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Data Discovery Governance Model Explained

Tuesday, January 17, 2017   (0 Comments)
Posted by: Mary Mack
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Last week, we linked to the Legal Technology Professionals Institute’s Data Discovery Governance Model (LTPI DDGM)This week we dive a little deeper with an interview with the drivers. 

Editors Note:  I asked Eric Mandel, co-founder of the LTPI some questions about the new DDGM framework.  Here is his reply: "Mary, here are the answers from the project leads, Quin Gregor and Kevin Clark."


How does it differ from the EDRM/IGRM?

Some of the creators of the DDGM at LTPI were also involved both the creation of the EDRM and IGRM. The EDRM/IGRM does not get into the details but brushes broad strokes. At best, they are a high level frameworks which list topic headings and how they link together to form their respective models, but that is it. LTPI decided to go several steps beyond these models and flesh out the ideas beyond the topic headings.  The result is a deep dive with specifics that can be understood and implemented by anyone with just a little subject matter knowledge.


How do you envision it being used:

by an eDiscovery Counsel?

Yes. The DDGM framework should first be customized to the organization’s needs, with people assigned to keep the model updated. If this occurs, then the DDGM enables are rapid view to who has what data and who the experts are, and the types and volumes of data, allowing counsel to be very effective. The DDGM enables oversight of all aspects of a matter, with the answers to almost every conceivable question at their fingertips, assuming those responsible for entering the information have performed their jobs.

Likewise the model should be updated to include the various needs for a Meet & Confer. A number of these details would be provided by the Information Governance framework.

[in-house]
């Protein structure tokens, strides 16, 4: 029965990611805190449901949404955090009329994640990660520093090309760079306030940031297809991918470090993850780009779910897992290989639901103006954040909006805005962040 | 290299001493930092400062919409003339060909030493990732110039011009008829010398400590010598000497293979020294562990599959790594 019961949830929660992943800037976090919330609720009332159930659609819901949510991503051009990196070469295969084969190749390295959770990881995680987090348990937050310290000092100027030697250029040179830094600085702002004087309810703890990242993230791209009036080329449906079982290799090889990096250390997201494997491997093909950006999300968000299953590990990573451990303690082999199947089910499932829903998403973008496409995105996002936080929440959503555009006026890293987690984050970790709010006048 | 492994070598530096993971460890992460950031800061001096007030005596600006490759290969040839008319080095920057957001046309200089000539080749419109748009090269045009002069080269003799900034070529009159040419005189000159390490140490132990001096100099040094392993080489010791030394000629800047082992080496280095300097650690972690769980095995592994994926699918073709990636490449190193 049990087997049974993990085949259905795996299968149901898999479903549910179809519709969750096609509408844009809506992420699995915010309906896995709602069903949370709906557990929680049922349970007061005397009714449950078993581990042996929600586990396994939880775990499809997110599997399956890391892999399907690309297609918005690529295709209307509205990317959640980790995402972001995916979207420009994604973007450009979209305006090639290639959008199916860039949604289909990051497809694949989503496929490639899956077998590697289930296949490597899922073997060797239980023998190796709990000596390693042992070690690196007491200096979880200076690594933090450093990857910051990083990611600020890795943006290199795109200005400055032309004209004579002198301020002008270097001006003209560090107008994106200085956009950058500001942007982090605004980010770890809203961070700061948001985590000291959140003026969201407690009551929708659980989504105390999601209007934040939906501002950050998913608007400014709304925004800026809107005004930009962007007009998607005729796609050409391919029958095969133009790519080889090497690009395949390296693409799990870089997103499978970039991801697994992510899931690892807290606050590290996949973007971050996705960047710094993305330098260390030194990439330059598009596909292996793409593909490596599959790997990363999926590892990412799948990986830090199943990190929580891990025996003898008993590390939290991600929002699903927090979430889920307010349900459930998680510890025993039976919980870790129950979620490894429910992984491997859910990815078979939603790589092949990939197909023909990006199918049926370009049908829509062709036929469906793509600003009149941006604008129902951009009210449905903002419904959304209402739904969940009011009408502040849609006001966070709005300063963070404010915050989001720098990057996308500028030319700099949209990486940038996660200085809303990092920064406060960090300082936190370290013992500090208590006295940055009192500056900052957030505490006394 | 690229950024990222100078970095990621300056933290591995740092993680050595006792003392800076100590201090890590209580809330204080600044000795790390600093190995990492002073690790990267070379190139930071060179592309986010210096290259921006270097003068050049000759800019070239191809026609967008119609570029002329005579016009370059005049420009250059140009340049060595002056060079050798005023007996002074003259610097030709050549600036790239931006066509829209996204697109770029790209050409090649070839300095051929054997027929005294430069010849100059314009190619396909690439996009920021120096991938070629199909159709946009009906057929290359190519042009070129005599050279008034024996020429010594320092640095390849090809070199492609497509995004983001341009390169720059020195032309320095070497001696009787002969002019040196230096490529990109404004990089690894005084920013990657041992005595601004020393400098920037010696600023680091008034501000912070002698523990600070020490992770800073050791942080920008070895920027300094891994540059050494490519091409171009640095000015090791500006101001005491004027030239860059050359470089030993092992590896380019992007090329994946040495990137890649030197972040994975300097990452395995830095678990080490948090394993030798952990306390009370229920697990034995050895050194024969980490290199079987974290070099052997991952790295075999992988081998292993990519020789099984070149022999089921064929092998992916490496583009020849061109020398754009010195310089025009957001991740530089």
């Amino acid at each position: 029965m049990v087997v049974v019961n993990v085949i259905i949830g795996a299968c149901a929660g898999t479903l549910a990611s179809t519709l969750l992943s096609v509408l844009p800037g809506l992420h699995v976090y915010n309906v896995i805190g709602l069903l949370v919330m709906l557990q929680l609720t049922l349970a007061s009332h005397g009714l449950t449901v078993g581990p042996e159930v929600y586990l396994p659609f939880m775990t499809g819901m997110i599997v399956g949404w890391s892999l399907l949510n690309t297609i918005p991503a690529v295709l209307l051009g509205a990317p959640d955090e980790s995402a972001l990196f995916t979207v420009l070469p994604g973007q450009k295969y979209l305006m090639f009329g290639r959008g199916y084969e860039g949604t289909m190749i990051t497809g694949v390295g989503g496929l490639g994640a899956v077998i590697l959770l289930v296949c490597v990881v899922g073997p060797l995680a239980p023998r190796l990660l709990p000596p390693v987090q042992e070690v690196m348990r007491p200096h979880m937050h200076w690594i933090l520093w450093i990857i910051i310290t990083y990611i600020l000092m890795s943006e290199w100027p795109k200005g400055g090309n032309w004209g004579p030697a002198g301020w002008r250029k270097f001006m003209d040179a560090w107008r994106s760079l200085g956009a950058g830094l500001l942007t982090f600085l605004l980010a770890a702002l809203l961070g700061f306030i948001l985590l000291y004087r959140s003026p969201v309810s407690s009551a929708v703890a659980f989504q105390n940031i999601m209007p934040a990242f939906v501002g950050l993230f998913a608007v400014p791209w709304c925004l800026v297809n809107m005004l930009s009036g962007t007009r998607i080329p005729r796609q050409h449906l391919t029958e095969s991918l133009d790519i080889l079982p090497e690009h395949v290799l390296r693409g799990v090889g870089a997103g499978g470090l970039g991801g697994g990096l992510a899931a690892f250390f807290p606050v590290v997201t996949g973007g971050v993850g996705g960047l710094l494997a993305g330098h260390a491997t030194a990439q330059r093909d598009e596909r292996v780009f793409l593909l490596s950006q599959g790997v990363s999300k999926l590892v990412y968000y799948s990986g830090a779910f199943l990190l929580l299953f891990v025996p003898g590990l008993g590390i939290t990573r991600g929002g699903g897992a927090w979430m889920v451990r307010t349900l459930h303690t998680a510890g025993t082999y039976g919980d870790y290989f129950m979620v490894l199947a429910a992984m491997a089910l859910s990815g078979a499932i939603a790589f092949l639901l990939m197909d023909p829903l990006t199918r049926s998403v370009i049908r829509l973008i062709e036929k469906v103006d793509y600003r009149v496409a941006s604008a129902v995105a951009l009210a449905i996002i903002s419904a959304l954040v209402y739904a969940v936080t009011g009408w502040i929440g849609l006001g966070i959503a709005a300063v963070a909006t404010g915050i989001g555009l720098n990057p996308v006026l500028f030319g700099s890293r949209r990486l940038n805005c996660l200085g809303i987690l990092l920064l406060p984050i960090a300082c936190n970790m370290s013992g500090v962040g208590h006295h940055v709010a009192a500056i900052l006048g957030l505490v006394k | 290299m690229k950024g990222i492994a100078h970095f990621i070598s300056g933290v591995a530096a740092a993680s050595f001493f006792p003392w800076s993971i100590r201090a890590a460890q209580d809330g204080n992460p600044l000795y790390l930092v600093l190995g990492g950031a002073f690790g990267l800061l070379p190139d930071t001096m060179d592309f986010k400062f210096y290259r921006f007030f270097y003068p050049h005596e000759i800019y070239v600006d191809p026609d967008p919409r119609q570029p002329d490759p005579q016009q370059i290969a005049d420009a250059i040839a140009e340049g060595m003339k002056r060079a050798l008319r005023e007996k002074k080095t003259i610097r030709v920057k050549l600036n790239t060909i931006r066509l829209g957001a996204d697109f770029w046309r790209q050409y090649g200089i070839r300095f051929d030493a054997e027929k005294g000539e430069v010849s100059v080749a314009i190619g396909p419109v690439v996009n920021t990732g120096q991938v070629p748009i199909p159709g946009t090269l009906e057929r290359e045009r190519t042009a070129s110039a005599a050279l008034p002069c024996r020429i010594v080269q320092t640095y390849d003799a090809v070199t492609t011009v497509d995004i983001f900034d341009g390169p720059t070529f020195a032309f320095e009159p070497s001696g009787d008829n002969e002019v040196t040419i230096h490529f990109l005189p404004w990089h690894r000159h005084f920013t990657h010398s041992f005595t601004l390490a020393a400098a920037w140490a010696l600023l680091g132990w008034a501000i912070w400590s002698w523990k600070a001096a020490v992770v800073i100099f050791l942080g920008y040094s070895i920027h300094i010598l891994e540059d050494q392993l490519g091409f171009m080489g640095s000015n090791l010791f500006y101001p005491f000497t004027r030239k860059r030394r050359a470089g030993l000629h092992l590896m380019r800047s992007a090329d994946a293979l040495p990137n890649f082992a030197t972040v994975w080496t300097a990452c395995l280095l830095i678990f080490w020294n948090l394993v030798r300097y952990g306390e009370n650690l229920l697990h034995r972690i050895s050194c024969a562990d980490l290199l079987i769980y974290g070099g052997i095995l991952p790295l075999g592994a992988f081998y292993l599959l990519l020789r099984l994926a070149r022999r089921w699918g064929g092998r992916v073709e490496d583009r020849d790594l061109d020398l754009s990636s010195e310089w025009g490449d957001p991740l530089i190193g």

by a litigation support director?

Yes. The DDGM, if presented through a dashboard, can roll up a lot of information and allow the litigation support director to direct operations with a clear understanding as to what counsel or vendors are in use for which matters.  These metrics will allow the director to make better business decisions around cost effectiveness of various technologies, vendors or law firms too.

by an AGC?

Yes. The DDGM data would best be presented the form of a condensed dashboard and could provide an overview of all litigations, and who is working on what. The data sources, volumes, costs and time frames could also be drilled down into and be used to generate proportionality decisions.  Some litigations are not worth the costs to prosecute, and these sorts of metrics would enable these types of decisions to be made, allowing the AGC to focus their energies where best needed.

by a PM?

Yes. They should track where the data is going and who has it and when it arrived and when it should be deleted and so on.  The DDGM framework has plenty of data elements the PM should be leveraging. The PM should be responsible for populating a lot of the statistics.  The model, if tailored to the organization’s needs, makes the tracking easy to perform.  In particular, there is a section